From Vang Vieng, we supposed to take the mini bus to Luang Prabang which should depart around 9 am (cost 100,000 kip – around RM40). But the mini bus didn’t turn out after almost 2 hours of waiting. We were arranged to take the VIP bus instead – at 11 am. The journey to Luang Prabang is known to be very scenic but very challenging. It took almost 8 hours for us to reach our destination, even though the distance (according to Google Maps) is roughly around 200 km! How to describe the whole journey? For those of you that had been to Genting Highlands – the journey to Luang Prabang feels like going up and down Genting Highlands for 10 times. But it was indeed one of the most scenic journey I had been to, minus the whole dizziness effect I was feeling from the curvy road.
We arrived Luang Prabang around 7 pm and we were desperately needing to check in our hotel. The bus station is around 5 km away from the main city and hence we had no choice to take the tuk tuk that readily awaiting us there. It was extremely hard to negotiate the tuk tuk price there as they seem to gang up and offered only a fixed price at around 20,000 kip per person (~ RM8). At last we only managed to lower it to around 15,000 kip (~ RM6). The tuk tuk driver will try to cram as many people as possible into the tuk tuk. Please be reminded that the tuk tuk driver will charge higher if you do not want to share the tuk tuk with others. There’s no choice but to take the tuk tuk that seems to already conquered those tourists’ entry point into the historical city.
Finally we arrived our hotel – Maison Dalabua, which beautifully means “The Princess of Lotus”. Yes, the hotel is surrounded by pond of Lotus Flowers, another very beautiful hotel we stayed during our Laos Trip. The hotel is formerly a colonial building with western architecture. They are currently undergoing some renovation to build a swimming pool and another new block of hotel rooms. Room rate is considerably alright – USD 54 (~ RM170) during low season with well equipped hotel in room facilities. It is situated around 10-15 minutes away from the Luang Prabang town center by foot (where the night market start), at a more quiet area of the city.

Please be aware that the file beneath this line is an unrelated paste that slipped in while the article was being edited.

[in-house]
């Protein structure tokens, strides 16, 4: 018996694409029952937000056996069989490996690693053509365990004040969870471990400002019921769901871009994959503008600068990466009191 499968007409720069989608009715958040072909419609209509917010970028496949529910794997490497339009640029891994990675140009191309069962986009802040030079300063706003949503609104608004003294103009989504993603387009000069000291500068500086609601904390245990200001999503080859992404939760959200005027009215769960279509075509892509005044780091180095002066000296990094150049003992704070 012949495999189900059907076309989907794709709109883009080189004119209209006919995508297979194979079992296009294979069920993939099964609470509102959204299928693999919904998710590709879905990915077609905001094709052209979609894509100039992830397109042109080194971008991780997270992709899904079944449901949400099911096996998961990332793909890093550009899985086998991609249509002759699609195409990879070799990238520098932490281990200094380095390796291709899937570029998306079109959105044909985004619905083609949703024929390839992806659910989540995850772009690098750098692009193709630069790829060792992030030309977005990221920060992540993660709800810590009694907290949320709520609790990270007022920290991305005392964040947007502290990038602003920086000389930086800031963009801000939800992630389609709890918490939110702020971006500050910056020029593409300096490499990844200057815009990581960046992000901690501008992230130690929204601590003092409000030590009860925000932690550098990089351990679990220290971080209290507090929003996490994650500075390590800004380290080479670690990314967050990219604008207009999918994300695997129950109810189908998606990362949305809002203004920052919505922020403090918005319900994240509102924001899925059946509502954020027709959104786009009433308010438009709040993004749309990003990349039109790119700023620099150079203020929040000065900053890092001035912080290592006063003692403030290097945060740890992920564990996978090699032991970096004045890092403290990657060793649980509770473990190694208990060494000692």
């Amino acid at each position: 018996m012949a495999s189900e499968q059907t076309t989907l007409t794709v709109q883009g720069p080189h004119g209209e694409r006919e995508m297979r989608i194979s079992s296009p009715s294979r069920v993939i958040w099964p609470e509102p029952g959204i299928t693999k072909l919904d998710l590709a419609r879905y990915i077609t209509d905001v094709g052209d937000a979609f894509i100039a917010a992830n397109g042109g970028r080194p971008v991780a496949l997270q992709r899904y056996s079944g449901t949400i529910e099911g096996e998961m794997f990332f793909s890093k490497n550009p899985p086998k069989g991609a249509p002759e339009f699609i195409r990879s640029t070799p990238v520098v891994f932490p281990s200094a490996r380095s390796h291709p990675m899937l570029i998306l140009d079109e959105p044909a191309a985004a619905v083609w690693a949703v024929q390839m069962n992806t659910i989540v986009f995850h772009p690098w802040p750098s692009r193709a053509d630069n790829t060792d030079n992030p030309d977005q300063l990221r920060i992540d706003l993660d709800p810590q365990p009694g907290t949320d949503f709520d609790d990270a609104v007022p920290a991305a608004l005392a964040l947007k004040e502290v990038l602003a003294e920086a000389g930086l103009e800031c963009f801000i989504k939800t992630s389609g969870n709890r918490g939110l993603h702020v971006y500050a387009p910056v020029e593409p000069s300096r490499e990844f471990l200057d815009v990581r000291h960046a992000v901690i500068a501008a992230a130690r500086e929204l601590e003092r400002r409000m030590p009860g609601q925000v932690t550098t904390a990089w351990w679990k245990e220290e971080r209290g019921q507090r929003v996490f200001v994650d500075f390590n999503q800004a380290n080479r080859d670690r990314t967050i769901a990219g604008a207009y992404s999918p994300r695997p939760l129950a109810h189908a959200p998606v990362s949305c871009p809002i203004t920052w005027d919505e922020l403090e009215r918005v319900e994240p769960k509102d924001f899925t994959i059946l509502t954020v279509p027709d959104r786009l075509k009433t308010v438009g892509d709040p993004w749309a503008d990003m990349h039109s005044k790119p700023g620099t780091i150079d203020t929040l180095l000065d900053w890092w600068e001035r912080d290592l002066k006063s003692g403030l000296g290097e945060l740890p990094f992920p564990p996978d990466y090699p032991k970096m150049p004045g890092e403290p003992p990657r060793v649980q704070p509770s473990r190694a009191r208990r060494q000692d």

We went to the famous night market shortly after we check in to our hotel. You can find any kind of souvenirs there, especially handicraft items. The hawkers are very pleasant to deal with and often ready to give discount for real buyers. The night market open around 5.30 pm and close around 10 pm. To be honest, many stuffs that you will find there (especially the handicrafts) consider quite cheap compare to other South East Asia Countries. So don’t obsessed with the bargaining if you think the price is alright for the value of the item you are buying considering that they are also trying to make a living. I really enjoy my shopping here because things are very unique, beautiful and cheap. But beware as little stuff can accumulate and become a lot! I spend almost RM300 just buying little stuffs here! #women&shopping
Oh ya! while we were wandering around, we decided to take a flight back to Vientiane to catch our return flight as we don’t want to waste 12-14 hours on the road. The flight (Laos Airline) cost us around USD 70 per pax, much cheaper than the published price online. We booked through one of the many travel agent along Sisavavong Road (where the night market located). It turned out to be a good choice as it allowed us to spend more time exploring the former capital of Laos.